In a few short years the rest of the world caught on. By 2014 the number of craft breweries had almost doubled, and over a dozen new hop varietals were introduced. Crafts were beginning to appear in the best restaurants, which featured draft lists alongside wine lists. This was a great victory. No longer did we have to tell the waiter that we’d rather drink water, thank you. We could now eat good food paired with good beer, and tell the rest of the world about it. Along with the craft movement came an increasing consumer demand. Imports as well as American crafts began to appear in local stores and bars. No longer did we have to travel to find good beer.
As craft beer became more available, our beer tourism was supplanted by travel for other adult beverages, taking us to Bourbon country, Scotland, the cider fields of Michigan. We delved into the history of beer, so closely interwoven with the history of Europe. We studied goses, abbeys and oyster stouts. We paired beer with food, music, weddings and Oscar nominees.
After a time, brewers began to get bored, or having established wonderful beers in the more “traditional” forms, began to stretch. They experimented with unusual ingredients; they made ales with ancient grains; they seasoned brews in bourbon barrels; they made fruity and sweet beers; they added everything from bacon to hot peppers to coffee; anything to appease the non-beer-drinker. We saw watermelon ales, lemonade ales, sweetened ales seasoned with pumpkin spice or lemon grass.
While we still enjoy some, we tired of journalistically sampling new flavors and new styles; we just want to drink a good beer without having to analyze it, and now we can happily say there’s plenty of it to be had! We’ve come to realize that we liked to taste beer, but we like to drink IPAs, and we favor the classical styles.
Craft beer is no longer a hobby requiring study, travel, and resources…. at least for us. There’s still much going on, but it’s also now a mainstream business. It’s hard to walk into a new craft start-up and expect to find the owner-brewer at the bar, anxious to discuss his creations. American-style crafts are appearing throughout the world.
Craft beer has arrived, and we at YourBeerNetwork are thrilled to have played a part in it. But our time is over. We don’t have much more to say about beer. We are six years older, and no longer have the stamina –or the livers –to put down a dozen beers at a beerfest. Most of our staff have moved on to other things. Our editor and co-founder, Harvey Gold’s rock band of #geezerhipsters, Half Cleveland, has become busier and busier, streaming shows watched all over the world. Our other co-founder, Dave Daugherty changed locations and, based on lifestyle changes (no, he’s not in jail), cut back to the point that he’s no longer the wandering minstrel of craft beer discovery. Our Chicago Beat guy, Paul Ciminero hosts an acclaimed weekly music podcast, Transmusic Airwaves, and no longer lives in Chi-town, and Lane Steinberg who gave us the genius and oft hillarious Thrift Store Records/Cheap Red Wine is busy making a living and creating stunning music. As for me, I gave up home brewing and am leaving the Beer Clinic for the Medical Clinic, working on a new cancer blog, Ask-An-Oncologist.com.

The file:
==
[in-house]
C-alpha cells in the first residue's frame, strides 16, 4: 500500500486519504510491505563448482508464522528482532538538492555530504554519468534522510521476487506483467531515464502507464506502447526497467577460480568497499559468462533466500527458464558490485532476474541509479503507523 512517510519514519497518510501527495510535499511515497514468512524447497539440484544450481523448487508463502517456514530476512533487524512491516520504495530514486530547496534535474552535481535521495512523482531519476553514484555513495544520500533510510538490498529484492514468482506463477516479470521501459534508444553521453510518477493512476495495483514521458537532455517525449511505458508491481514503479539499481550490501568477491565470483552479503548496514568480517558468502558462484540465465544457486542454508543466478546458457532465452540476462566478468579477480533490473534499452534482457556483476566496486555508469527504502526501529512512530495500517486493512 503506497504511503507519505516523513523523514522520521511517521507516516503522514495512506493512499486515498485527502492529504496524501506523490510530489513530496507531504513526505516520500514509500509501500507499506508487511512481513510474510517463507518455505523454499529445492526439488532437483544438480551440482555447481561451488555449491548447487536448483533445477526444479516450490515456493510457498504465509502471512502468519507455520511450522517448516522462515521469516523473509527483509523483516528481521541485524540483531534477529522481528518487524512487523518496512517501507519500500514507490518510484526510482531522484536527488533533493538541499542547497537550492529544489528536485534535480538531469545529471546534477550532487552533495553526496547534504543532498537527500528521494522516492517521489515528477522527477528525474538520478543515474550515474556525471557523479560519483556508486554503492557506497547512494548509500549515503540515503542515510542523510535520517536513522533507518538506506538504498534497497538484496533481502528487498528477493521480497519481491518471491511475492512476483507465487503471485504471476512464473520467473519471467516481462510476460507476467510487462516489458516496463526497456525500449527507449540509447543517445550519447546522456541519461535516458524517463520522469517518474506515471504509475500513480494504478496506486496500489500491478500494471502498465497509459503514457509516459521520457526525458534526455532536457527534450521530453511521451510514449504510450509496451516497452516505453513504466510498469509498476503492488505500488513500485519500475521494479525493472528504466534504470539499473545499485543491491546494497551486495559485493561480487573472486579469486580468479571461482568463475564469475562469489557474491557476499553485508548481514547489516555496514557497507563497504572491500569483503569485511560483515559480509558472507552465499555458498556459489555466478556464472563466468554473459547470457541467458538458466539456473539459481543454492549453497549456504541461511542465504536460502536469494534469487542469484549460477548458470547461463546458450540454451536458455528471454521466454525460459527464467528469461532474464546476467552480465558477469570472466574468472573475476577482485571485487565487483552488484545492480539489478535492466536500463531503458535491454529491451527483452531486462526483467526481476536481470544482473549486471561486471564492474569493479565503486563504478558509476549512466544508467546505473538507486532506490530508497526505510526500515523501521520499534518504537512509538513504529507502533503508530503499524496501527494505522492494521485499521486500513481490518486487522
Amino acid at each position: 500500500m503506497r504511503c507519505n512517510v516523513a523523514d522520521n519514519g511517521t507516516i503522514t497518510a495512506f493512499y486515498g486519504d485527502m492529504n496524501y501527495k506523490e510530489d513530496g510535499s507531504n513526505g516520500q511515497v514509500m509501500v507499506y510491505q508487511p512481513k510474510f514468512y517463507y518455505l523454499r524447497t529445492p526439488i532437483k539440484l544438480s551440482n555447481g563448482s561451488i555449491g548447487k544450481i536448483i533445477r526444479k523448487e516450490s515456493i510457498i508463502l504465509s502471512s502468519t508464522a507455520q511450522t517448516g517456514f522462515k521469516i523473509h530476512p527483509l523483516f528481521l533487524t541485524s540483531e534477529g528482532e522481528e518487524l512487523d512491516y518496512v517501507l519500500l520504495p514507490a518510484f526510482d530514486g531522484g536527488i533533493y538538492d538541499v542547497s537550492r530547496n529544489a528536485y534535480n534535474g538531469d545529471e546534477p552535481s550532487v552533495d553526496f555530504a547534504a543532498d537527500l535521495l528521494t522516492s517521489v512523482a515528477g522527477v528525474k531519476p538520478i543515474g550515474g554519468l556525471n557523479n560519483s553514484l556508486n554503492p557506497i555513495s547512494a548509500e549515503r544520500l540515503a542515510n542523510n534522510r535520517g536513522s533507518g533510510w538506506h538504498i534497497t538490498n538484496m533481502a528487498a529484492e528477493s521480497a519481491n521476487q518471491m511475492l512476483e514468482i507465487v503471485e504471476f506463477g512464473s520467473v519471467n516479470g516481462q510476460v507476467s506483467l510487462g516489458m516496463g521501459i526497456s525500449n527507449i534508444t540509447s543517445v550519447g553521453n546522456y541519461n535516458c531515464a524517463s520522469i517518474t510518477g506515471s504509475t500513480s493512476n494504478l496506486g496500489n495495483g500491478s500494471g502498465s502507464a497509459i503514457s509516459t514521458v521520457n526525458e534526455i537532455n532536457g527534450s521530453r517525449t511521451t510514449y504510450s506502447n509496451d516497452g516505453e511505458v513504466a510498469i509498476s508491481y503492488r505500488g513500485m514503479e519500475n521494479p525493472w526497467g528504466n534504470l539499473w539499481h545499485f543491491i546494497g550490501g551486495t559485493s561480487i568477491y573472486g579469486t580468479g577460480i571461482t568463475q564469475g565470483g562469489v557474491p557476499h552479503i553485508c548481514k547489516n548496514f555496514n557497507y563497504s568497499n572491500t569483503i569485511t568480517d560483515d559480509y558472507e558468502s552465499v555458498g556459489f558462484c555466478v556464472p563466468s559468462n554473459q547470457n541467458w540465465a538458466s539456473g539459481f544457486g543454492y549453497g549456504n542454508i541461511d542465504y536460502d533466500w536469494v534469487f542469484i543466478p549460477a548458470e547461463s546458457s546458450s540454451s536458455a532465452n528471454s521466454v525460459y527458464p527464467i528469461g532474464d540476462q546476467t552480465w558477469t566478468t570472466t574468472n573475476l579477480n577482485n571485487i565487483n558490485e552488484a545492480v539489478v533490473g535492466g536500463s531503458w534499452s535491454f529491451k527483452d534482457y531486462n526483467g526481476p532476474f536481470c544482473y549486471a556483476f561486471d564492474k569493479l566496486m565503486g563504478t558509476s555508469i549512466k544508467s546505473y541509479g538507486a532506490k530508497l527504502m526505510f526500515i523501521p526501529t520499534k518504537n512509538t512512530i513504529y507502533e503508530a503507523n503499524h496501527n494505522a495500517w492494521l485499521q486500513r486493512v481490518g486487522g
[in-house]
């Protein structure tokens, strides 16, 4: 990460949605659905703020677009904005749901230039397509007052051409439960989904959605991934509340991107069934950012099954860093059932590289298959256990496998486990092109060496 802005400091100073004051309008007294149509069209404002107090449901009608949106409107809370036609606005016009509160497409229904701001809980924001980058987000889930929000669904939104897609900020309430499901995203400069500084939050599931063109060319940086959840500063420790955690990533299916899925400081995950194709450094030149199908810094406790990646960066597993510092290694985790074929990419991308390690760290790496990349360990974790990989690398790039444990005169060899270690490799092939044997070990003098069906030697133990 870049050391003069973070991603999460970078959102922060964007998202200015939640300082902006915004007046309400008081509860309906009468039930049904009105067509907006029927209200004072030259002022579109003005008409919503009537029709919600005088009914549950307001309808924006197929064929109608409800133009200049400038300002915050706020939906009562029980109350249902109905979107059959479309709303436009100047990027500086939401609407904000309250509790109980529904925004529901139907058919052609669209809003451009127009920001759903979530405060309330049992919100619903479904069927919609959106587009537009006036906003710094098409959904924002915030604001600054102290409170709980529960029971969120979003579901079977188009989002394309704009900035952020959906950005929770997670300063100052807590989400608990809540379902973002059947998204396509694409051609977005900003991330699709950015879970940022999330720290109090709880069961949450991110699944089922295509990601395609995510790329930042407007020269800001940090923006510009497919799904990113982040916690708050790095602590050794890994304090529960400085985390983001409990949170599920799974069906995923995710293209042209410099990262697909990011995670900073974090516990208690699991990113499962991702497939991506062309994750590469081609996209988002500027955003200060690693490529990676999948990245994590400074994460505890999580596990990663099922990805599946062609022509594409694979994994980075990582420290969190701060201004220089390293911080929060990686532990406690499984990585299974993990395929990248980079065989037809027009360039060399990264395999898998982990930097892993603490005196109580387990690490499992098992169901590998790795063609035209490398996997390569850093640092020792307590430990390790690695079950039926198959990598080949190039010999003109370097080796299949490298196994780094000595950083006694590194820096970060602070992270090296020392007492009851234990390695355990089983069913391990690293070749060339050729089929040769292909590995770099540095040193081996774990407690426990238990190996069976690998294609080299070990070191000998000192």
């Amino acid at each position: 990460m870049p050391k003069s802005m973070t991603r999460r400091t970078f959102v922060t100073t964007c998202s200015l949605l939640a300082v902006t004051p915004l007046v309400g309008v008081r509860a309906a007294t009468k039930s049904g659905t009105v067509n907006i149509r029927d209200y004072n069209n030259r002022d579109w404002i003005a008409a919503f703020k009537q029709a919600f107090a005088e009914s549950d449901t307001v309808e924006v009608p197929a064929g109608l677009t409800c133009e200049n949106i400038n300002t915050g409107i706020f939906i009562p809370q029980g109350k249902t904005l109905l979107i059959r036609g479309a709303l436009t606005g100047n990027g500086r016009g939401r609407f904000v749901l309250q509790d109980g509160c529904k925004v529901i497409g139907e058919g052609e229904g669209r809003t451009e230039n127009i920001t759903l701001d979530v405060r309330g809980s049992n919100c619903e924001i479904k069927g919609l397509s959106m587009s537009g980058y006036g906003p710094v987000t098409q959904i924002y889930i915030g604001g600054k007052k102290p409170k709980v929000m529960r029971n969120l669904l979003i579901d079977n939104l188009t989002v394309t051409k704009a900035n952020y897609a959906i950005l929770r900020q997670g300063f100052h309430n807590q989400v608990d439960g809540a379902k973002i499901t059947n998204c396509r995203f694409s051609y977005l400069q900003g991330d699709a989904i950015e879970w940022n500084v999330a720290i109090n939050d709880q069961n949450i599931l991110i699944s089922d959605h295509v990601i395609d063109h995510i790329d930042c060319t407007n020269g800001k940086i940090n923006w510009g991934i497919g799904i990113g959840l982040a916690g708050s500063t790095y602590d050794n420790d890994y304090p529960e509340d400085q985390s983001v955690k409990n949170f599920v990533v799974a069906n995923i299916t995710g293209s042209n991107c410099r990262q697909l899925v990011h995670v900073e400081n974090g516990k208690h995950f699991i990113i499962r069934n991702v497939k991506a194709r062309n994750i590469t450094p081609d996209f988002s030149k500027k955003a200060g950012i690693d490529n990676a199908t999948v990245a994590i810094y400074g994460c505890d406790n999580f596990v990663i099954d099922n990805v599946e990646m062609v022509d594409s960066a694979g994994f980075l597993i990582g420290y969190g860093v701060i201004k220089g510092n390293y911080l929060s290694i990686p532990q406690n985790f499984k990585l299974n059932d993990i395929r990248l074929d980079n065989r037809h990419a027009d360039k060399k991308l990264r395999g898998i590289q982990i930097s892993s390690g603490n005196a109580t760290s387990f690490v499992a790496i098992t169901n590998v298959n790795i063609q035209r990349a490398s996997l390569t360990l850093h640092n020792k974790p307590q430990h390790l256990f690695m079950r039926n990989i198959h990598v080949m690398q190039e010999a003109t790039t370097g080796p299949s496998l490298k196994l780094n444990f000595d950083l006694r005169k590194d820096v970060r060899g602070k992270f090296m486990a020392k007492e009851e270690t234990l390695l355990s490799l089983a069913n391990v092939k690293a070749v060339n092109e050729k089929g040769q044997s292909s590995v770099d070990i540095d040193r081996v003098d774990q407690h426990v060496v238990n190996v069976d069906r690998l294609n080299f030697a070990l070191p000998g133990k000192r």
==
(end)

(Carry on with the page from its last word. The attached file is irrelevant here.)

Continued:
Looking to the future, we will no longer be posting regularly on YourBeerNetwork. The site will stay open to maintain our unique and rich archive, for your comments, and for the occasional restaurant review, Oscar night pairings, and video. And we’ll keep it alive for nostalgia’s sake, too, so we can all look back to those early years of the craft beer movement and remember the fun we had along the way.
So Stay with us, check in, browse around as long as you like and… thank you!
Dr. Carol Westbrook – BEER CLINIC
Harvey Gold – EDITOR
In addition to her fascinating essays on a variety of topics to be found @ 3 Quarks Daily, also available from Dr. Westbrook: